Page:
Anno Domini 1348

‘Tis thirteen months since those twelve ships of death
Docked in Messina bearing vicious plague
From the Black Sea. The fevers, rasping breath,
The frightful buboes, tortured minds gone vague…

The panic of the masses makes it worse.
All kindness dies as fools seek sword or rod
And seize upon some scapegoat they can curse.
Shall times like these cause us to question God?

A foolish query. God is everywhere
In every birth, in each march to the tomb.
Push fright and hate aside. Consider prayer—
For faith and valor grant fear little room.

That beast that threatens Bethlehem comes near.
‘Tis best we fight. To Hell with death and fear.


Poet’s Note: the Black Death (bubonic plague) arrived in Europe in October of 1347 when 12 ships from Constantinople arrived at Messina. Those greeting the ships were horrified to find that most of the sailors were dead and the few survivors gravely ill and covered in black boils. Sicilian authorities ordered these ghost ships from the harbor, but it was too late. Within the next five years, the Black Death would kill one third of the population of Europe.



The Tarantella

On a dark deserted inlet
Where Amalfi meets the sea,
Lit by torches she must dance the
Tarantella to be free.

There is frenzy in her movements
Twirling to the tambourine.
Though exhausted she keeps spinning
Dueling with the spider queen.

In the bite of the tarantula
Is poison that can kill—
But by sweating out this devil’s bane
The fever may break still.

There is courage in her spirit
She will not succumb to fear;
She will dance beyond the twilight,
Through the night she’ll persevere.

She is dancing not just for herself
But for a world of woe.
She would sacrifice her life
To spin a web to thwart her foe.

As she whirls about the fire
She ignores us in her trance
Don’t disturb her or inquire.
She must dance her spider dance.



Brian Yapko is a lawyer who also writes poetry. He lives in Santa Fe, New Mexico.

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22 Responses

  1. Joe Tessitore

    On re-reading “The Tarantella”, I see that the meter of the poem is the same as the meter of the dance!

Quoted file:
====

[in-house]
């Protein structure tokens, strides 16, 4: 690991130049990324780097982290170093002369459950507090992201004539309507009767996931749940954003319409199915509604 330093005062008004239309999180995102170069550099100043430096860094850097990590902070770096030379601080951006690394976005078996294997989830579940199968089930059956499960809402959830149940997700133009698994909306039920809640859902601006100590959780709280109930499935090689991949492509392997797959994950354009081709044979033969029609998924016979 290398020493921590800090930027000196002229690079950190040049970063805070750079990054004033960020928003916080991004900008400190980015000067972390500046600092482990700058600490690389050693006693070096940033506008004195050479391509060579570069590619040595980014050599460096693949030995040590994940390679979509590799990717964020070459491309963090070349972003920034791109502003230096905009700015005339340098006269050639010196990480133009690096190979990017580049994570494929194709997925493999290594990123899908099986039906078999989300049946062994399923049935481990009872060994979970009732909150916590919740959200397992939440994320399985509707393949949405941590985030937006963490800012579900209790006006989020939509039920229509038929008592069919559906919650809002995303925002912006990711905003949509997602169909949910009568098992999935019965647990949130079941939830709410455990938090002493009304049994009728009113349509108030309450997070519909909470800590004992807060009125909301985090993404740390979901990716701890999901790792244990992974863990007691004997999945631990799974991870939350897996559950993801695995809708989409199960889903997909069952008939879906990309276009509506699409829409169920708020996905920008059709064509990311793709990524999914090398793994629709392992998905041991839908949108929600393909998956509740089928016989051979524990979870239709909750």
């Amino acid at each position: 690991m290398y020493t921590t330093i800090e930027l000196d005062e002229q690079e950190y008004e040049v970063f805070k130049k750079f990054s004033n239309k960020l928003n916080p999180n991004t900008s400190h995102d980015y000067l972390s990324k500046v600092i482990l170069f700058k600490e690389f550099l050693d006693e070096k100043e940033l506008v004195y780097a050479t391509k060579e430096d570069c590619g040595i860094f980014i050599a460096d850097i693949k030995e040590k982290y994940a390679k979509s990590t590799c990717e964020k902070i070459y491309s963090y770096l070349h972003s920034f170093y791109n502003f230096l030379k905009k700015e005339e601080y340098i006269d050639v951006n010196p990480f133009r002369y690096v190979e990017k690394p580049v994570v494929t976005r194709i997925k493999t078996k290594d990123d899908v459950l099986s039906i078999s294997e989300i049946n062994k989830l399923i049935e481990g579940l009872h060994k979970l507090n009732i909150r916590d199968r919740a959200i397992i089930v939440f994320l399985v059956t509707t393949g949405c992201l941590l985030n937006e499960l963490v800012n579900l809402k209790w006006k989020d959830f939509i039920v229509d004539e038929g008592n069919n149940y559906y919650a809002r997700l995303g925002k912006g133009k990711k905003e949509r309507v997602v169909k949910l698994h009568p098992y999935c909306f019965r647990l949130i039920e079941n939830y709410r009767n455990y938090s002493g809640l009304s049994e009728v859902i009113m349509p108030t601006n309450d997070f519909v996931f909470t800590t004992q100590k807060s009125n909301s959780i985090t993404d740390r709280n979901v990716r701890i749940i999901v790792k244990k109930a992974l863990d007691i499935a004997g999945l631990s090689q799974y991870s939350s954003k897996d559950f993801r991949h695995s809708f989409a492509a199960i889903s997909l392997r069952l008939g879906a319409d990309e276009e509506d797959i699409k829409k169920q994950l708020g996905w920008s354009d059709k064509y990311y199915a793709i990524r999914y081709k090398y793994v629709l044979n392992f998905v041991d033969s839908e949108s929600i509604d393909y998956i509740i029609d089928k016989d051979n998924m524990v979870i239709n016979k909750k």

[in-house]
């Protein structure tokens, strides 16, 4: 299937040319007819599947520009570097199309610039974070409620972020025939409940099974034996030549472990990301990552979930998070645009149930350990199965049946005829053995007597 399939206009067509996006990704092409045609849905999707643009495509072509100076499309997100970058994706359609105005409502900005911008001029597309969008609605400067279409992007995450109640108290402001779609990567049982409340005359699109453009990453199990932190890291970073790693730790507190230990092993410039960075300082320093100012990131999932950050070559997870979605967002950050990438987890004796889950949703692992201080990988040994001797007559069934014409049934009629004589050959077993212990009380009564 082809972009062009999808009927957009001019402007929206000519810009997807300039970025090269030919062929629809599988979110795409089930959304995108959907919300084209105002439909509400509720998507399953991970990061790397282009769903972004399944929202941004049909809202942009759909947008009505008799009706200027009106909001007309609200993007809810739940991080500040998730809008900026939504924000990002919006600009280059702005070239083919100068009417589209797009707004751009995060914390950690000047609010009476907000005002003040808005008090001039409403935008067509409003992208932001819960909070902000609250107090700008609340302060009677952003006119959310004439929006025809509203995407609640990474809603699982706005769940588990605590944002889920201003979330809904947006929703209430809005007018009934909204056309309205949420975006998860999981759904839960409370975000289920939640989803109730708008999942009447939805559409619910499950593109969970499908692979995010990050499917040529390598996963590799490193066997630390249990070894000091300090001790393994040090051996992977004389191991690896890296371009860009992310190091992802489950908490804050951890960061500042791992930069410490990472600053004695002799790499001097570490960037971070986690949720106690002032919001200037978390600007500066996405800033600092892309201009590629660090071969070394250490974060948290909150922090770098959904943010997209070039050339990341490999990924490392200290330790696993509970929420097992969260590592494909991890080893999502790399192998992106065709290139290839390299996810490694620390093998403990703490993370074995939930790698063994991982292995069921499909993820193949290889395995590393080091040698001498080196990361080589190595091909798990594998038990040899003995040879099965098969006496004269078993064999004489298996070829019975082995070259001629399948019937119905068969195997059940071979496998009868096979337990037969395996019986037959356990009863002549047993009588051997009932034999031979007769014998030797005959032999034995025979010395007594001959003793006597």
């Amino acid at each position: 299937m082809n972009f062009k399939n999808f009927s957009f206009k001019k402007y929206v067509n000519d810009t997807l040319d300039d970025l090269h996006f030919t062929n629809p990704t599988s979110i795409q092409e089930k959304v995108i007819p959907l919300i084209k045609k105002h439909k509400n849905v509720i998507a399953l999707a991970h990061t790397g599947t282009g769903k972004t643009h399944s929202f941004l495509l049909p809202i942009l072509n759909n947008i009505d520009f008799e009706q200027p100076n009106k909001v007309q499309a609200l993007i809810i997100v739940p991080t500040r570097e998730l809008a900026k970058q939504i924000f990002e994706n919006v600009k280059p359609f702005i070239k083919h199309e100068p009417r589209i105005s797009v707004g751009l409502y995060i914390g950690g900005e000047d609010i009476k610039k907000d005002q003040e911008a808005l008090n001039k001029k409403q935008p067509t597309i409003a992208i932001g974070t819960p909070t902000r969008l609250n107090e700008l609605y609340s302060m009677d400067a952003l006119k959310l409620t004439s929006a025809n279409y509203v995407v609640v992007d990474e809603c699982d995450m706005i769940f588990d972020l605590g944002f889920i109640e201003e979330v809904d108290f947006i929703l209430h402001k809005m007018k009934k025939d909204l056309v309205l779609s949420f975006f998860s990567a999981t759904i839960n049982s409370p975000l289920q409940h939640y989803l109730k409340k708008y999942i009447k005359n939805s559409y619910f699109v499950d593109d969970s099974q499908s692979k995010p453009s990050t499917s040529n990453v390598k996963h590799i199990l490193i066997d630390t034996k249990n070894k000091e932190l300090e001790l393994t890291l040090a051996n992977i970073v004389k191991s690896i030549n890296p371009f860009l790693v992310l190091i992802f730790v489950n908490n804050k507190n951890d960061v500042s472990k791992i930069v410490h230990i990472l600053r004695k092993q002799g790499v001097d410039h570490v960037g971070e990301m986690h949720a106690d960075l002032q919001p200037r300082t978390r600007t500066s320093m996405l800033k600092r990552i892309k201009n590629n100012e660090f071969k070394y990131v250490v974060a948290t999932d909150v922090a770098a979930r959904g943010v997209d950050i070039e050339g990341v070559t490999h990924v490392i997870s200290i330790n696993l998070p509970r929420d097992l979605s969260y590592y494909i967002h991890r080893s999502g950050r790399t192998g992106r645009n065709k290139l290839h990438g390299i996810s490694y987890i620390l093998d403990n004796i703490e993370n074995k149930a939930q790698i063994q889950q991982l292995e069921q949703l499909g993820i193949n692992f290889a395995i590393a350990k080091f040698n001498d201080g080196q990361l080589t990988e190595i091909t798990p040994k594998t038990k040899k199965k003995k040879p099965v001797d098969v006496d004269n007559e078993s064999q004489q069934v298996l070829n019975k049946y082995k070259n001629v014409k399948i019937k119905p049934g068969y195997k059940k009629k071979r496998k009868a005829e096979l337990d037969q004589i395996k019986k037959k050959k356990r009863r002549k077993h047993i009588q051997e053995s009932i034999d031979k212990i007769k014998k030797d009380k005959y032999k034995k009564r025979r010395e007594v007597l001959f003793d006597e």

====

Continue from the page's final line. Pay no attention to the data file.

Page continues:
Bravo, Mr. Yapko!


      Again, thank you. I was trying to make the meter work. I had been inspired 100 years ago as an English lit major by Robert Browning’s “A Tocatta of Galuppi’s.” The meter of that poem had stuck in my head and I always hoped for the chance to try my hand at it.

  2. Julian D. Woodruff

    I had the finale of Mendelssohn’s Italian Symphony twirling and spinning through my brain as I read this “Tarantella.”


      Thank you very much. I had not thought of that connection, but I greatly admire that symphony.

  3. Cynthia Erlandson

    “Anno Domini” is extremely moving; I especially love the closing couplet! And in “Tarantella”, the extended metaphor is beautifully drawn out, illustrated especially by “She would sacrifice her life / To spin a web to thwart her foe.” Lovely stuff!

  4. C.B. Anderson

    Both, Brian, are very interesting, strong poems. But I am at a bit of a loss to understand your metrical plan in the second one. Most of the lines are trochaic tetrameter, some of them catalectic and some not. But in the third stanza you break form, giving us four lines that (in order) are: catalectic trochaic pentameter, iambic trimeter, catalectic trochaic pentameter, and iambic trimeter. But rest assured that the casual reader will not notice this, because the poem nonetheless rolls along swimmingly, yet I cannot help but ask: Was this by design or from a lapse of attention to the meter you had established earlier?

    This anomaly is not a disqualification, but I am damn curious about it.


      Good eye! I struggled with how to get the word “tarantula” into the meter of the poem. If you actually sing the poem as written it scans because you’re not aware of line breaks. But if you read the poem with line-breaks (as it is actually printed) the meter will not scan unless you cut off the word tarantula mid-way through and add it to the next line: